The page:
Tag Archives: Wage Attorney

Wage Issues? Tip #9: Don’t Drop the A- (Attorney-) Bomb

This post continues my series of tips, or things to consider, for workers with unpaid wages.

Tip #9 is this: Don’t Drop the A- (Attorney-) Bomb—that is, don’t tell the employer you have an attorney unless you really have an attorney and that attorney tells you to tell the employer you have an attorney.

Okay, that was a mouthful!

But as an attorney, I am often consulted by workers who– before they ever consulted with me or with another attorney– threatened the employer that they had done so.

I’ve even had workers who’d I’d never represented, and who’d never contacted me before, send their employers emails with my email address cc’d, to give the employer the impression that the workers had retained me.

Please do not make “A”-bomb threats like these!

Here’s why:

  • Employers often view attorney threats as empty threats, thinking that if you really were going to have an attorney go after the employer, the employer would have heard that from the attorney, not from you.
  • Employers who do believe the threat (1) will often try to hide their tracks and take concealed actions against you, now that you tipped them off you’re considering getting an attorney; and/or (2) will often try to get you to agree to a lowball settlement offer, before you get an attorney involved who may advise you of a higher potential case value and settlement valuation. Often, the employer does not offer a thing in result of the threat– I get inquiries from worker who were not only unsuccessful in that their A-Bomb threat got them no offer of wages or settlement money, but further, their threat resulted in the employer retaliating and/or firing them.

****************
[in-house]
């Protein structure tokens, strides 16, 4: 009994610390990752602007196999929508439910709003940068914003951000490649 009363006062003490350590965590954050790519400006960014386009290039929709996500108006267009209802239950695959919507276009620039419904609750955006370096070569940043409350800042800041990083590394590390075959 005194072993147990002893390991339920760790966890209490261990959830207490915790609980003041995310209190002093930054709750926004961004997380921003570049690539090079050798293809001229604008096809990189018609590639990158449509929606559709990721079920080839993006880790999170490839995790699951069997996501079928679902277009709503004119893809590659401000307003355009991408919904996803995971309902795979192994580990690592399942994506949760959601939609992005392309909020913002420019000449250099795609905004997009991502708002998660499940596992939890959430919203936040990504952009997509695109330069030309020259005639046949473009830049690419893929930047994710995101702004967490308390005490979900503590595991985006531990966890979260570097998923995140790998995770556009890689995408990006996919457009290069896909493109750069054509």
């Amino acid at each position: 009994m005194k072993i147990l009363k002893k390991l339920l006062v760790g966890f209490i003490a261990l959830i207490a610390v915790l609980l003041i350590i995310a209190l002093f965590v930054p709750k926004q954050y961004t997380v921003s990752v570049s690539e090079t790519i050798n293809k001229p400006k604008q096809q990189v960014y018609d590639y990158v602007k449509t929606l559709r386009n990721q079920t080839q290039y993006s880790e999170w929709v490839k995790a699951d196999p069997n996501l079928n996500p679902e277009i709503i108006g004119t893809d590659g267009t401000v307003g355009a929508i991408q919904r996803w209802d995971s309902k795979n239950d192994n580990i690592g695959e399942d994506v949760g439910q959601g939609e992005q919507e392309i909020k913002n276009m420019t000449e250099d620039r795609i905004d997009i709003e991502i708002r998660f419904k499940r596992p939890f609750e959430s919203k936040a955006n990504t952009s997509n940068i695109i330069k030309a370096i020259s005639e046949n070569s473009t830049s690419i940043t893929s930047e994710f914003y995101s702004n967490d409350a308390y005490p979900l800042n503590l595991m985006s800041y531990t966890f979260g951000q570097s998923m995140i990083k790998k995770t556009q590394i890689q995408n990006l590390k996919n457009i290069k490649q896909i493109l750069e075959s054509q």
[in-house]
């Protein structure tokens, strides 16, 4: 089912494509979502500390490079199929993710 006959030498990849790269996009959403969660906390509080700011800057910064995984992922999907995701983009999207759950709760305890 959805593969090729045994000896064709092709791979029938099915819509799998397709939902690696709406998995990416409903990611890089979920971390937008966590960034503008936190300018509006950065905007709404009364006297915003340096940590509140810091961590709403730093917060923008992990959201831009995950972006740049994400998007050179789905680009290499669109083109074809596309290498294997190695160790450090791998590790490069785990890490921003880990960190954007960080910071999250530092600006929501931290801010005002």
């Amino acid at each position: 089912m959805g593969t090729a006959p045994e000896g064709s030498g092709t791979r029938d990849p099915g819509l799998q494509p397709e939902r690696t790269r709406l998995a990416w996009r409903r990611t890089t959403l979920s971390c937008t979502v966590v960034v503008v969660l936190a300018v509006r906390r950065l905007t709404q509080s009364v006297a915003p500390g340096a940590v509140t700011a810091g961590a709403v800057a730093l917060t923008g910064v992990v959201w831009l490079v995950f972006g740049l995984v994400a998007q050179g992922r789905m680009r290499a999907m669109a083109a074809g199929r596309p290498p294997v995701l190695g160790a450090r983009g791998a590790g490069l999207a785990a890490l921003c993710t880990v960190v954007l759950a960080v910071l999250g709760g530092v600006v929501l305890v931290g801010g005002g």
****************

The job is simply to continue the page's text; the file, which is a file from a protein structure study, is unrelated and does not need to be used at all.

• The threat rarely works as well as actually getting a wage attorney.

When I represent workers with unpaid wages, the decision about when and how to inform the employer of me being retained is a very careful and well-planned decision.

When a worker makes that decision before consulting with me, the news is often delivered in ways that I wouldn’t have advised– too soon, too late, too angrily, too vaguely, etc.

It’s a significant decision to tell the employer about an attorney or potential legal action. Please consider talking to an attorney before you tell the employer you’re in contact with an attorney.

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Wage Issues? Tip #2: Know that Statutes of Limitations (Deadlines) Apply, and Are of Pressing Importance

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This post continues my series of tips, or things to consider, for workers with unpaid wages.Tip #2 is this: Know that statutes of limitations (deadlines) apply, and are of pressing importance.

Every situation that involves unpaid wages also involves a ticking clock.  That is, there are statutes of limitations, i.e. deadlines, that apply to your unpaid wages.

Many wage laws have a two (2)- year deadline, and that deadline likely only applies to a period before the complaint-filing date.  For example, Wisconsin wage law has a two-year deadline, and if a Wisconsin State wage complaint were filed in court on April 26, 2011, the worker could only seek unpaid wages for the two-year block dating back to April 26, 2009.  With each day that passes, in this example, a day’s worth of potentially recoverable unpaid wages is lost.

Please note that several laws, with several different deadlines, could apply to one situation of unpaid wages.  I have seen situations where over five (5) potential legal claims existed for one worker with unpaid wages.  Further, some laws (if you are fortunate enough they apply to you) provide for longer deadlines, ranging from three (3) to six (6) year deadlines, and in rare instances longer periods.

In sum, there can be multiple different laws, and multiple different deadlines, that can apply to one situation of unpaid wages.

Because such deadlines exist, if you have unpaid wages you should act promptly to (1) evaluate potential legal claims; (2) determine the potential claims’ merits and deadlines; and (3) if there are potential claims you feel are worth pursuing, take legal action (negotiate with the employer and/or file a legal complaint).

Posted via email from Mike Brown’s posterous

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